Each we present a recipe that can be made entirely from shelf-stable provisions. Whether you’re voyaging, provisioning for a long haul or just want to be prepared for the next emergency, these recipes are handy to have, delicious to eat.

Your Secret Rice Pilaf Mix For
Yourself and For Gifts

    This shelf-ready, homemade  mix is quick and tasty. Save time later by making a huge batch all at once. Then package it in sizes for yourself and for  gifts to marina neighbors. Don’t forget to include instructions for completing the pilaf. 

 Make it your own by using a specialty rice such as red rice, jasmine, black rice, brown rice or a mixture. You might also put specialty peppercorns in your pepper grinder.  Note that the soup mixes contain all the salt needed.  Each bag makes 3 to 5 servings.

Start with 12 cups raw rice. In each sandwich size zip-top bag place one cup rice.

In a bowl mix:

2 tablespoons garlic powder (not garlic salt)
1/3 cup dried parsley flakes
1 teaspoon dry mustard
1 tablespoon coarsely ground pepper
1 packet Lipton onion soup mix and 1 packet Knorr spring vegetable soup mix
1 cup freeze-dried sliced mushrooms (optional)
Mix well and divide mixture 12 ways into zip-top snack bags.  You now have sets of two bags,  keeping rice separate so it can be rinsed before cooking. Place each set in another plastic or gift bag with preparation instructions.

    Saucepan method: Rinse rice well. Bring 2 ½ cups water to a boil, stir in rice and bag of  seasoning mix. Cook,  covered over low heat until rice and dried vegetables are tender. .
    Pressure cooker method: Rinse rice well. Bring water to a boil, add rice and seasoning mix and cook 5 minutes at full pressure. Let pressure normalize naturally.   

Serving suggestions: Serve as a side dish OR add broth, a can of chicken. canned tomatoes and other ingredients to turn it into a soup OR add scrambled eggs and make fried rice.  

Tips for the Galley Cook

    * Planning a potluck at your sailing club or marina? See  galley-easy, affordable potluck ideas each week at

    * Put hot dogs in five to six  8-inch  buns and line them up in a greased, 8 X 8 baking dish or  pan.  An 8 X 8-inch square pan will hold 4 to 6. Whisk 4 eggs, 2 cups milk and 2 tablespoons yellow mustard, pour over hot dogs and refrigerate for several hours until liquid soaks in. Sprinkle with shredded cheese if you like. Bake or microwave  until set, as for custard. Cut into portions. Pass the ketchup.

    * No bacon? Make your favorite chowder recipe with torn bits of dried, chipped beef, frazzled in a little butter or oil.

    * When stocking up on canned salmon for a long cruise,  note that the redder the fish, the higher the price. Salmon is high on my list of items for the emergency larder.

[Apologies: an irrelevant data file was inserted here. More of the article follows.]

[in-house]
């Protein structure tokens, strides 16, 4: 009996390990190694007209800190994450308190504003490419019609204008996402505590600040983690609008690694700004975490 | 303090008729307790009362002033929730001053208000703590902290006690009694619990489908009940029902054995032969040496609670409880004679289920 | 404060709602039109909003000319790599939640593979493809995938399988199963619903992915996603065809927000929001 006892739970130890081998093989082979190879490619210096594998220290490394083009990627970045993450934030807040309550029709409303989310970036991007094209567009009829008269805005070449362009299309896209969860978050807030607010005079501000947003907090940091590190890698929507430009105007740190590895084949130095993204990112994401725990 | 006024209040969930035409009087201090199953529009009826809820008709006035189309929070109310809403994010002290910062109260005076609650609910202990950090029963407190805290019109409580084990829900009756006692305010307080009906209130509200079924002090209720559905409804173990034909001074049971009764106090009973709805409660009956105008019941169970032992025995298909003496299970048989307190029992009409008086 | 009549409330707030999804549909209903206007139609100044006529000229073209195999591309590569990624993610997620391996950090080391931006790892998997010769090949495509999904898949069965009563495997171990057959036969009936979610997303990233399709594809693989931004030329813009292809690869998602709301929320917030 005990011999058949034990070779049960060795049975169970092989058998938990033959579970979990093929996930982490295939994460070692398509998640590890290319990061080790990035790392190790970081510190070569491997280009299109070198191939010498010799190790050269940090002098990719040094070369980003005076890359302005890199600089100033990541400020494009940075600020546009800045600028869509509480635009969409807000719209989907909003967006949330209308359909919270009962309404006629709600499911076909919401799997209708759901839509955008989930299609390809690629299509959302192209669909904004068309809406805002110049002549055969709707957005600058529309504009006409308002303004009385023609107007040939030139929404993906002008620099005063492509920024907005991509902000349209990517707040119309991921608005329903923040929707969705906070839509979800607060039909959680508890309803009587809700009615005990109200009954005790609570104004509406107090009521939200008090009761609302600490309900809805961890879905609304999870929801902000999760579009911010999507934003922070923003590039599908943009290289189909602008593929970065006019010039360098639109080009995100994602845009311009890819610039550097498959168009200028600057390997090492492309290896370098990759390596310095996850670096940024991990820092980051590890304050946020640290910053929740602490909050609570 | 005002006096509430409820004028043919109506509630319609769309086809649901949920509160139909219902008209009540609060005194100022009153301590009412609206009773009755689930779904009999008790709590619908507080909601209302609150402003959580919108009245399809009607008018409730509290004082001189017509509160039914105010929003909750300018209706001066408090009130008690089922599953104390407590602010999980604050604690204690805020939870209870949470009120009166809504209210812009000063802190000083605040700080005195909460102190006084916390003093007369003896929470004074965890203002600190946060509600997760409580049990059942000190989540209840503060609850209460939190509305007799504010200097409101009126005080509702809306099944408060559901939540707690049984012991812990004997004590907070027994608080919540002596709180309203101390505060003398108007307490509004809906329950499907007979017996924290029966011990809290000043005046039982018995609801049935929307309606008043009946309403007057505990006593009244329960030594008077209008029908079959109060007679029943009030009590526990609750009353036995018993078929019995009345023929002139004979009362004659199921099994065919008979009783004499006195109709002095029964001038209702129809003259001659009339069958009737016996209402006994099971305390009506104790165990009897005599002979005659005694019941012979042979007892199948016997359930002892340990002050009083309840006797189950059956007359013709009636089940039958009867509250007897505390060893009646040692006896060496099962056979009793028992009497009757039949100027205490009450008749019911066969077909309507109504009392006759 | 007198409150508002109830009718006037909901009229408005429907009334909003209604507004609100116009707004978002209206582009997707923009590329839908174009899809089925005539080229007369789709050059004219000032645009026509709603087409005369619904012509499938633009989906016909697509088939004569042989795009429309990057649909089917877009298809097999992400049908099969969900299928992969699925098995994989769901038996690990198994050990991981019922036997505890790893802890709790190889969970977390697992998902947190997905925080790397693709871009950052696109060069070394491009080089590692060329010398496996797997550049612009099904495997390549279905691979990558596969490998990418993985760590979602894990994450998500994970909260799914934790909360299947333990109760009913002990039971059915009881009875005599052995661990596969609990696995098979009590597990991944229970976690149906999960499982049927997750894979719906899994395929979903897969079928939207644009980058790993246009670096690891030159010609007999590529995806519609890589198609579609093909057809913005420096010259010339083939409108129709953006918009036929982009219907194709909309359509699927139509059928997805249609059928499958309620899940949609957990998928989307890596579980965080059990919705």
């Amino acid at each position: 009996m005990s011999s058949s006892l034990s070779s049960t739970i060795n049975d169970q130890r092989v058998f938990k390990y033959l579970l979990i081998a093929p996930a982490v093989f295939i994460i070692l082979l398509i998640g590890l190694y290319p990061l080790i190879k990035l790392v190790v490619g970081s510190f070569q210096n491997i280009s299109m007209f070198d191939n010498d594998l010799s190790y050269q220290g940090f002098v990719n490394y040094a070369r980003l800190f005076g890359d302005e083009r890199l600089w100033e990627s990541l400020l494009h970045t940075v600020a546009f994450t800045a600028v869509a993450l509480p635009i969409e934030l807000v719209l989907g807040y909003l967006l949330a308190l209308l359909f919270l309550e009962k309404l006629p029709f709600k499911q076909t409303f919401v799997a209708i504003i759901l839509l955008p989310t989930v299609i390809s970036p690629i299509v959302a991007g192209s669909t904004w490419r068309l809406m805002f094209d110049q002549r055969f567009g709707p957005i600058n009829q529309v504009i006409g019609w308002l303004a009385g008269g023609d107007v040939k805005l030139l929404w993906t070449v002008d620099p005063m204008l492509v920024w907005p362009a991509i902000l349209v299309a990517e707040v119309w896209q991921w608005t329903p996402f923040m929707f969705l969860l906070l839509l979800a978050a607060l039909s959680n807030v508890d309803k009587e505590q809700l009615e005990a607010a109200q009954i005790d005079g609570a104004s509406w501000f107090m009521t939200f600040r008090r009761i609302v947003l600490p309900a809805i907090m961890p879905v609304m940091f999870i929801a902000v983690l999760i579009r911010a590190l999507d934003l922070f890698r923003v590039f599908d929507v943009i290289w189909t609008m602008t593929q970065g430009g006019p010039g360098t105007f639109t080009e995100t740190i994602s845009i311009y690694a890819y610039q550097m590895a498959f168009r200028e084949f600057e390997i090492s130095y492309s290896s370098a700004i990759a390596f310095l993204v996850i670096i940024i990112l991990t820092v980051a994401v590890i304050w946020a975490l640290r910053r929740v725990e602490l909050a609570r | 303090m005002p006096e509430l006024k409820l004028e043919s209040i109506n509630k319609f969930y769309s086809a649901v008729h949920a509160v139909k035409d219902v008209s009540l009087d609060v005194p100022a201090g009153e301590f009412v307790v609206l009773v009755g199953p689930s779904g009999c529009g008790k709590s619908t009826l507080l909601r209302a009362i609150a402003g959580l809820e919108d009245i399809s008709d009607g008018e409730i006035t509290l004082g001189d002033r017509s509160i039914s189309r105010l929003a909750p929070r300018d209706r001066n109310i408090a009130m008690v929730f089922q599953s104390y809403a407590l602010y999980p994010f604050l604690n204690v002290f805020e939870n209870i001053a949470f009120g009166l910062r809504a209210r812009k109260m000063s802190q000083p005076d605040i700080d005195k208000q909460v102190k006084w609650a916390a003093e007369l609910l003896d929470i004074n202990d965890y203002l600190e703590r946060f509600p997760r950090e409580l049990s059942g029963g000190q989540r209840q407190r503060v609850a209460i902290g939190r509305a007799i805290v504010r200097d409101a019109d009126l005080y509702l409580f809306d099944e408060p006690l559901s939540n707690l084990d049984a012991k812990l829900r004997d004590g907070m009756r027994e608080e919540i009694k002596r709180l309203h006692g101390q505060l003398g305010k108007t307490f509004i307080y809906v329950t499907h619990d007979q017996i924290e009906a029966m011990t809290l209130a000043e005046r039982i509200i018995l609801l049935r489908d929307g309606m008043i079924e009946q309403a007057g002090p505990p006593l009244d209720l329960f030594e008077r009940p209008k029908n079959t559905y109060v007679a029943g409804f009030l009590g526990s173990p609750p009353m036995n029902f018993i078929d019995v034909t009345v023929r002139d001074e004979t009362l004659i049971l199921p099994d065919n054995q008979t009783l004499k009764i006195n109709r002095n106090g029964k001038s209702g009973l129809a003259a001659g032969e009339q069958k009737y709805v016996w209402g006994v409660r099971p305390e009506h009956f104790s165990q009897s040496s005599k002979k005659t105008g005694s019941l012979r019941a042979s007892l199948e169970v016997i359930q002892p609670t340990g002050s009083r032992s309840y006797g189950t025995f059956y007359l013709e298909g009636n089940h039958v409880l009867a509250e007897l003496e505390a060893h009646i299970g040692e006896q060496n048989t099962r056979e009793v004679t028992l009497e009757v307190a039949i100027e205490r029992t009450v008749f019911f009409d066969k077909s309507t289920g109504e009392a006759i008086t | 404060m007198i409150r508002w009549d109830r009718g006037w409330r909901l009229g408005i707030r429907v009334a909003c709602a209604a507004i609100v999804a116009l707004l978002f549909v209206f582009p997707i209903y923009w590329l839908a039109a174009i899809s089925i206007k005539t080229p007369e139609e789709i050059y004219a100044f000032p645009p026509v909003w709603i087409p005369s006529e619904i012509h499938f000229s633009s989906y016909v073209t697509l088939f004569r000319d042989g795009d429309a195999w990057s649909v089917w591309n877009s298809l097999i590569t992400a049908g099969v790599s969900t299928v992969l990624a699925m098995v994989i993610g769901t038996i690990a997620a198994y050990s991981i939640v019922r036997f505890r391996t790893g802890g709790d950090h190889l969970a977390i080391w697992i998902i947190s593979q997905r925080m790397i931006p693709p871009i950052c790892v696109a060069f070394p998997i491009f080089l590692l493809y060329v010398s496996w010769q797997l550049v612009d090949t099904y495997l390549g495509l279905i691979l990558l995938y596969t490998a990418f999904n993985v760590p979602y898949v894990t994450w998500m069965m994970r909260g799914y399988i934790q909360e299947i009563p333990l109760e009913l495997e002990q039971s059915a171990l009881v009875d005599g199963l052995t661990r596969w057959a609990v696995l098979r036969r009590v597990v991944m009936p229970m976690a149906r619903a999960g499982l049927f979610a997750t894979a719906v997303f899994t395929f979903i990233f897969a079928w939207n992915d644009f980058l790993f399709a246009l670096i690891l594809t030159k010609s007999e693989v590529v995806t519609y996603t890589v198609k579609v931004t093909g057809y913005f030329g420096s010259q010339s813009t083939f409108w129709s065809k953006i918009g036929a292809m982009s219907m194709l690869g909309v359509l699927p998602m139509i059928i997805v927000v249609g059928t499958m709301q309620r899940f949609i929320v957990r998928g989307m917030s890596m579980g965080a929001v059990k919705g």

Skillet Meal of the Week
Sausage ‘n Sweets

    When cruising I love to try the different sausages in different regions. Food shopping is part of the fun of travel. 

    The finer you cut the sweet potatoes, the faster they cook. 

2 teaspoons sugar
1 tablespoon flour
1/4 teaspoon cinnamon

1 pound lean bulk sausage
2 to 3 cups peeled, diced sweet potato
½ cup water
3 tart apples, peeled and diced

In a small container, mix sugar, flour and cinnamon. Set aside.

Fry out sausage, breaking it up into fine crumbles. Spoon off any excess fat but do leave some for flavor. Stir in sweet potato and apples to coat. Add water, cover and cook until potatoes are tender.

Stir flour mixture into 1/4 cup cold water and stir into skillet. Stir until sauce thickens. Serves 4 to 6.  

Cook’s note: To add extra sweetness, garnish with bits of diced banana

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Galley Recipe of the Week
Frizzy Frigate  Soup

    Escarole is sometimes called curly endive, which is sometimes called frisée. Although the three greens have small differences they are all tangy and delicious in this main-dish soup.  If you make your own meatballs for this soup, make them small and bite size.  

1 bunch (about 1 pound) curly endive, washed and well drained
8 cups water
8 bouillon cubes (vegetable, chicken, beef or a mixture)
15-ounce can diced tomatoes
½ cup small pasta or spaghetti broken in small pieces
1 tablespoon mixed Italian seasoning
14- to 16-ounce package fully cooked small meatballs, thawed
Salt, pepper
Shaker of Parmesan cheese

    Roll escarole in a towel to dry it well, then chop it in bite size. Combine water  and tomatoes, bring to a boil and add escarole, bouillon and Italian seasoning. When mixture comes back to a boil, add pasta.
    When  escarole and pasta are tender, begin dropping in meatballs while keeping soup at a simmer. When everything is heated through, season to taste. Ladle into soup bowls and pass the Parmesan cheese. Serves 6 to 8.